Arizona's Apache Trail
President Theodore Roosevelt called the Apache Trail "one of the most spectacular best-worth-seeing sights of the world". Roosevelt drove the road by car in 1911 on the way to the dedication of the lake and dam named in his honor. Construction of the Roosevelt dam and the modern Apache Trail, intended to serve the dam's construction, began in 1905, and marked the beginning of the massive water storage system without which modern Phoenix could not exist.
Today, the Apache Trail continues to be a gateway to spectacular, unspoiled scenery as well as outstanding water recreation on Canyon, Apache, and Roosevelt Lakes. The route twists and turns through contorted canyons and desert saguaro forests. It features twenty unpaved miles between Tortilla Flat and Roosevelt Dam, including the tortuous and thrilling drop down Fish Creek Hill. The route drops about 900 feet in a mile into Fish Creek Canyon. From canyon bottom, the sheer rock walls of the Superstition Mountains tower nearly 2,000 feet above you.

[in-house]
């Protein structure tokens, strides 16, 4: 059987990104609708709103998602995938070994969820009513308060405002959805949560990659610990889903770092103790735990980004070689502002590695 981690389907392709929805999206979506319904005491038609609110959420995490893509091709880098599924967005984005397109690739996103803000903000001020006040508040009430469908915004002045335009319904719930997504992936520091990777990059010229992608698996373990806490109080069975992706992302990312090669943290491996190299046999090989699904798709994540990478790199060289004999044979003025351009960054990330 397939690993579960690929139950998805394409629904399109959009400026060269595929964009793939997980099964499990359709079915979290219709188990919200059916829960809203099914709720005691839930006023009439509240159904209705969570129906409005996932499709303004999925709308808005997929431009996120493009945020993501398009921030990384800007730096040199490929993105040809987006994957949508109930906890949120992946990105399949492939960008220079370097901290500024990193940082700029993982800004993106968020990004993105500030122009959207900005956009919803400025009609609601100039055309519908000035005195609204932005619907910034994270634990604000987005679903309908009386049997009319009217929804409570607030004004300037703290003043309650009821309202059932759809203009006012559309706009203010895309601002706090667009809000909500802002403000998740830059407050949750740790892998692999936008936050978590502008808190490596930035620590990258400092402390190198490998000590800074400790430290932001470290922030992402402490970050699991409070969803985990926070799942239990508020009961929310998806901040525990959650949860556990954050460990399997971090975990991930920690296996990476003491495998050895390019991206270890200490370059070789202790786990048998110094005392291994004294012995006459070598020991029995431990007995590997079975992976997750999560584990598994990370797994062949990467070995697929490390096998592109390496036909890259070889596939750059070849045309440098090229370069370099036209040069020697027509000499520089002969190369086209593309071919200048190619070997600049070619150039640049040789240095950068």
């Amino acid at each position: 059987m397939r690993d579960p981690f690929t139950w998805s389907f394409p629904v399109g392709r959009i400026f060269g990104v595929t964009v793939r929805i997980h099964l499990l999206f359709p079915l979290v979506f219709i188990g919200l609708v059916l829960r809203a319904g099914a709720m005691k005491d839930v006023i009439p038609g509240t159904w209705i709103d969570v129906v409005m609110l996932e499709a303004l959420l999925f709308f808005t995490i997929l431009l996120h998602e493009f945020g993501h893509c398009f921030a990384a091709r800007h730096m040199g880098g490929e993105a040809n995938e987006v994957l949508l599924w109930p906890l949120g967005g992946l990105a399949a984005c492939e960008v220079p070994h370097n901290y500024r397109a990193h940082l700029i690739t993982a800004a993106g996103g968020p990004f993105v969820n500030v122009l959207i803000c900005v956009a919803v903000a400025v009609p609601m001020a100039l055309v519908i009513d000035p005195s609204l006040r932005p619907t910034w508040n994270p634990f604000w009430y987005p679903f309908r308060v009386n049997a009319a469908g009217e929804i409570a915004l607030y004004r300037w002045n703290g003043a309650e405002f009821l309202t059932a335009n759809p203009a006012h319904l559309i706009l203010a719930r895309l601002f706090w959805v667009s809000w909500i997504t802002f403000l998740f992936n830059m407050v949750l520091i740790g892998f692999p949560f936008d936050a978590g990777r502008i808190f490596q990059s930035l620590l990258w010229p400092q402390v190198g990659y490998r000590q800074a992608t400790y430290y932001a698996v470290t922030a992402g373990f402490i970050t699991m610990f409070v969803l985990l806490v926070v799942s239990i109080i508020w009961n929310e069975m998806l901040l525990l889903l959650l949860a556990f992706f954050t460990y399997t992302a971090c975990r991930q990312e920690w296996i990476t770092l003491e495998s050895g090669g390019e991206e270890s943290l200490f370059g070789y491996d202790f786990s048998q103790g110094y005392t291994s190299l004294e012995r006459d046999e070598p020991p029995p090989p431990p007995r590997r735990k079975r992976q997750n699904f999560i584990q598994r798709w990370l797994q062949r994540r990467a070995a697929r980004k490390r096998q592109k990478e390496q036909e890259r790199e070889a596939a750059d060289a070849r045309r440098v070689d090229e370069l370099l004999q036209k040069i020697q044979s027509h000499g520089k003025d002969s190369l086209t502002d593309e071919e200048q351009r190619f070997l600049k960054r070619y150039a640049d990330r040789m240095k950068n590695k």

From the Phoenix metro area, the 41 miles of Apache Trail can be include in an outstanding scenic loop drive. Head north from Apache Junction on Arizona-88 (the Apache Trail) to Roosevelt Dam, southeast on Arizona-98 to Globe, then west on US-60 through scenic Devil's Canyon back to Apache Junction. The distance is about 120 miles but expect the drive to take most of the day. There are campgrounds near the lakes if you wish to take longer.
Map of Arizona's Apache Trail
Some features on this map can be clicked on to view further information.
Best in the West Guide - Spectacular Scenic Routes